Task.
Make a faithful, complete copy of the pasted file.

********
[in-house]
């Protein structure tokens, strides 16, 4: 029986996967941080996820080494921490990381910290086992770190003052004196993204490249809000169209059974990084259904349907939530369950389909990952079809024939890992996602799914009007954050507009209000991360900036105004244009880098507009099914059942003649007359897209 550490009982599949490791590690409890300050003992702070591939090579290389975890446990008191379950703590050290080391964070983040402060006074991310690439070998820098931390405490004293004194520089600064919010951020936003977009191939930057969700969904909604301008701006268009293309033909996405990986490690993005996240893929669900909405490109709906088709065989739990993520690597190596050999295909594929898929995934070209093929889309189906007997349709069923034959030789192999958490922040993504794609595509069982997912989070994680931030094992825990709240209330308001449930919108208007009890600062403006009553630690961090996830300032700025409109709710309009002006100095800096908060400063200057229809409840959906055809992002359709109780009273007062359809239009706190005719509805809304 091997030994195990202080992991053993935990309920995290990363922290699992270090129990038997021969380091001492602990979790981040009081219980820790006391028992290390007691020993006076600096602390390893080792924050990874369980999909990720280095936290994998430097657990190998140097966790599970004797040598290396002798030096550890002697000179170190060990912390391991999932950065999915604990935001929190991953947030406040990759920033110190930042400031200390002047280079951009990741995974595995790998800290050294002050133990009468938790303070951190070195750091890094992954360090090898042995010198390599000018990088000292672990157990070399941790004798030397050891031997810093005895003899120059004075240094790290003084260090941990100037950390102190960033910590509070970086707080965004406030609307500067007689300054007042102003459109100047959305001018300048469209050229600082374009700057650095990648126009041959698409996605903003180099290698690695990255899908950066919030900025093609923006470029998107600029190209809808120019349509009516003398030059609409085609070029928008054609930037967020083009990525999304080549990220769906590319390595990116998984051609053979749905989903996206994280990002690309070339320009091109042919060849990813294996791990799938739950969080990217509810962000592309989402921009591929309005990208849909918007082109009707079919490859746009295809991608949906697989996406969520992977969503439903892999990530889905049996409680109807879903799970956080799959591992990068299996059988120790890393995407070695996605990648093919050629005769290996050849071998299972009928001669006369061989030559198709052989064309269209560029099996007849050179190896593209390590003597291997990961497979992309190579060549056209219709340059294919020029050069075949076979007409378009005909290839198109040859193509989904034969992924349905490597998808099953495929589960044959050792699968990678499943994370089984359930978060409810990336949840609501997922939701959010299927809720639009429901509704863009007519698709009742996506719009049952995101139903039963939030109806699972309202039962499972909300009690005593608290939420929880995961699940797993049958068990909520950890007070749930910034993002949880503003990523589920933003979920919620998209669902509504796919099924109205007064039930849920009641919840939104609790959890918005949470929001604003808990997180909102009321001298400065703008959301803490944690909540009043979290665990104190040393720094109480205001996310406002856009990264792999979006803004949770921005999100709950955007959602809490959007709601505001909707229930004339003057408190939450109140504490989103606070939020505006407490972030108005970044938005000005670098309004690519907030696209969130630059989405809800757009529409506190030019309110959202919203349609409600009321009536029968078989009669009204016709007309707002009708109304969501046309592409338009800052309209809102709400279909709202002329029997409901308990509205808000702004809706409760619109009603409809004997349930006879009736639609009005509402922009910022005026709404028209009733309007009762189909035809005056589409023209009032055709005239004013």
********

[in-house]
């Protein structure tokens, strides 16, 4: 029986996967941080996820080494921490990381910290086992770190003052004196993204490249809000169209059974990084259904349907939530369950389909990952079809024939890992996602799914009007954050507009209000991360900036105004244009880098507009099914059942003649007359897209 550490009982599949490791590690409890300050003992702070591939090579290389975890446990008191379950703590050290080391964070983040402060006074991310690439070998820098931390405490004293004194520089600064919010951020936003977009191939930057969700969904909604301008701006268009293309033909996405990986490690993005996240893929669900909405490109709906088709065989739990993520690597190596050999295909594929898929995934070209093929889309189906007997349709069923034959030789192999958490922040993504794609595509069982997912989070994680931030094992825990709240209330308001449930919108208007009890600062403006009553630690961090996830300032700025409109709710309009002006100095800096908060400063200057229809409840959906055809992002359709109780009273007062359809239009706190005719509805809304 091997030994195990202080992991053993935990309920995290990363922290699992270090129990038997021969380091001492602990979790981040009081219980820790006391028992290390007691020993006076600096602390390893080792924050990874369980999909990720280095936290994998430097657990190998140097966790599970004797040598290396002798030096550890002697000179170190060990912390391991999932950065999915604990935001929190991953947030406040990759920033110190930042400031200390002047280079951009990741995974595995790998800290050294002050133990009468938790303070951190070195750091890094992954360090090898042995010198390599000018990088000292672990157990070399941790004798030397050891031997810093005895003899120059004075240094790290003084260090941990100037950390102190960033910590509070970086707080965004406030609307500067007689300054007042102003459109100047959305001018300048469209050229600082374009700057650095990648126009041959698409996605903003180099290698690695990255899908950066919030900025093609923006470029998107600029190209809808120019349509009516003398030059609409085609070029928008054609930037967020083009990525999304080549990220769906590319390595990116998984051609053979749905989903996206994280990002690309070339320009091109042919060849990813294996791990799938739950969080990217509810962000592309989402921009591929309005990208849909918007082109009707079919490859746009295809991608949906697989996406969520992977969503439903892999990530889905049996409680109807879903799970956080799959591992990068299996059988120790890393995407070695996605990648093919050629005769290996050849071998299972009928001669006369061989030559198709052989064309269209560029099996007849050179190896593209390590003597291997990961497979992309190579060549056209219709340059294919020029050069075949076979007409378009005909290839198109040859193509989904034969992924349905490597998808099953495929589960044959050792699968990678499943994370089984359930978060409810990336949840609501997922939701959010299927809720639009429901509704863009007519698709009742996506719009049952995101139903039963939030109806699972309202039962499972909300009690005593608290939420929880995961699940797993049958068990909520950890007070749930910034993002949880503003990523589920933003979920919620998209669902509504796919099924109205007064039930849920009641919840939104609790959890918005949470929001604003808990997180909102009321001298400065703008959301803490944690909540009043979290665990104190040393720094109480205001996310406002856009990264792999979006803004949770921005999100709950955007959602809490959007709601505001909707229930004339003057408190939450109140504490989103606070939020505006407490972030108005970044938005000005670098309004690519907030696209969130630059989405809800757009529409506190030019309110959202919203349609409600009321009536029968078989009669009204016709007309707002009708109304969501046309592409338009800052309209809102709400279909709202002329029997409901308990509205808000702004809706409760619109009603409809004997349930006879009736639609009005509402922009910022005026709404028209009733309007009762189909035809005056589409023209009032055709005239004013």